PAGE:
The European Commissioner for the Environment from 1999-2004, Margot Wallström, already said: ‘we will not solve environmental problems by simply adding a few new directives, especially if we discover later on that these directives are not always implemented by the Member States. We need a broader range of instruments to tackle ever more diffuse sources of environmental pressures. We need instruments which:
Environmental Management Systems (EMS) are instruments that meet these requirements. Among the existing EMS, EMAS is the benchmark for premium environmental management systems.
An EMS is a tool that provides organisations with a method to systematically manage and improve the environmental aspects of their production processes. It helps organisations to achieve their environmental obligations and performance goals. The International Standards Organisation (ISO) defines an EMS as ’the part of the overall management system that includes organizational structure, planning activities, responsibilities, practices, procedures, processes and resources for developing, implementing, achieving, reviewing and maintaining the environmental policy’.
An EMS can be implemented in many different ways depending on the precise sector or activity and the needs perceived by management, but several common operating principles should be present. These operating principles of an EMS follow a ‘Plan-Do-Check-Act Cycle’ (PDCA Cycle):
Plan: Establish an environmental policy including objectives and targets.
Do: Implement organisational structure, allocate resources and assign responsibilities to achieve set objectives and targets. Also, establish training and communication procedures to implement set objectives and targets successfully.
Check: Collect, analyse, monitor and measure retrieved information and results (against planned objectives and targets). Check results through audits.
Act: Review and evaluate environmental performance and correct and/or improve environmental policy including objectives and targets, as well as organisational structure, procedures and processes in order to continuously improve environmental performance.
PERFORMANCE: EMAS is a voluntary environmental management system based on a harmonised scheme throughout the EU. Its objective is to improve the environmental performance of organisations by having them commit to both evaluating and reducing their environmental impact and continuously improving their environmental performance.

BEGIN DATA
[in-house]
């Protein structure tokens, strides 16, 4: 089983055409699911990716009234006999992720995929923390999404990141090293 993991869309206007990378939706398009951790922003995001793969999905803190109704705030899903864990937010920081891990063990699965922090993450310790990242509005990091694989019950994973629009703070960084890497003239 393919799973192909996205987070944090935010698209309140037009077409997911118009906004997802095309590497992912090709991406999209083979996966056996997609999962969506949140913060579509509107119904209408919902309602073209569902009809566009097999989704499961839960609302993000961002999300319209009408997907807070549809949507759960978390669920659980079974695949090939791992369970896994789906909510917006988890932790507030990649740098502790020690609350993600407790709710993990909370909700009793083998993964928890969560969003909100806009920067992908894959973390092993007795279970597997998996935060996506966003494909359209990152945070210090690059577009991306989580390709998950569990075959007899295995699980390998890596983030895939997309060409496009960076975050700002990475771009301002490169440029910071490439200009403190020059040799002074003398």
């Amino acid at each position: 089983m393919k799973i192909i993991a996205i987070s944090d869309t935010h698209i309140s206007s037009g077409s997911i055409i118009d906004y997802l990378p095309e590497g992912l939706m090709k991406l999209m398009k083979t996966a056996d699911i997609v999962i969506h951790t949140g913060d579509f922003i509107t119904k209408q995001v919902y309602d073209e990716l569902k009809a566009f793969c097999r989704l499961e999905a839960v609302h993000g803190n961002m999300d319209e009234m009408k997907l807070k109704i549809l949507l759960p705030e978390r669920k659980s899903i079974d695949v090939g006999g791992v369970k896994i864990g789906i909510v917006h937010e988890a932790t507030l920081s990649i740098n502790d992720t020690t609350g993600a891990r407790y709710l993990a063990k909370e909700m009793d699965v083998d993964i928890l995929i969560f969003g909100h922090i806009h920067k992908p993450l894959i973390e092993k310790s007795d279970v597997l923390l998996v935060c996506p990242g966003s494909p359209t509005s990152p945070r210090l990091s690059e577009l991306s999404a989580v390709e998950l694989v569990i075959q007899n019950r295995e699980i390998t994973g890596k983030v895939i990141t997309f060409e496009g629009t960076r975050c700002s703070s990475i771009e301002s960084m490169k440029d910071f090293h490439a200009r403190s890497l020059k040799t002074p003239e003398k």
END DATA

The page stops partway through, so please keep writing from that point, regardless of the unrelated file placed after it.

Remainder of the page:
CREDIBILITY: The external and independent nature of the EMAS registration process (Competent Bodies, Accreditation/Licensing Bodies and environmental verifiers under the control of the EU Member States) ensures the credibility and reliability of the scheme, including both the actions taken by an organisation to continuously improve its environmental performance and the organisation’s information to the public through the environmental statement.
TRANSPARENCY: Providing publicly available information on an organisation’s environmental performance is an important aspect of the scheme’s objective. It is achieved externally through the environmental statement and within the organisation through the active involvement of employees in the implementation of the scheme. The EMAS logo which can be displayed on (inter alia) letterheads, adverts for products, activities and services is an attractive visual tool to demonstrate an organisation’s commitment to improving its environmental performance and indicates the reliability of the information provided.
EN ISO 14001:2004 is a certifiable standard providing the requirements for an environmental management system. It is used worldwide by large and small organisations, both in public and private sectors. Like EMAS, the scheme is based on a PDCA Cycle and specifies the most important requirements to identify, control and monitor environmental aspects of organisations, as well as how to manage and improve environmental management systems.
Read more on the relation between EMAS and EN ISO 14001:
In addition to EMAS and EN ISO 14001, numerous non-formal EMS exist in the EU. Many of them have been adopted by both private and public organisations. These EMS are mostly designed to cover organisations with a specific size (e.g. SMEs) and organisations coming from specific areas or specific sectors of activities. Though each EMS represents a worthy step towards improved environmental performance, committed organisations come to a point where they face the system’s limits and feel the need for a more demanding and ambitious EMS. In that case the existing EMS can function as a ‘step-up’ towards EMAS.
To facilitate that step-up a European Commission study analysed twenty of the most relevant non-formal EMS and EN ISO 14001 in terms of their objectives, target group, geographical scope and affinity to EMAS, among other things. Additionally, the study outlines an applicable step-by-step approach to take in order to move from each EMS to EMAS. Based on Article 45 of EMAS III, existing EMS or parts thereof can be recognised as complying with corresponding requirements of EMAS III. Organisations can thus use the previous efforts when seeking EMAS registration.
Read more on the relation between EMAS and non-formal EMS here.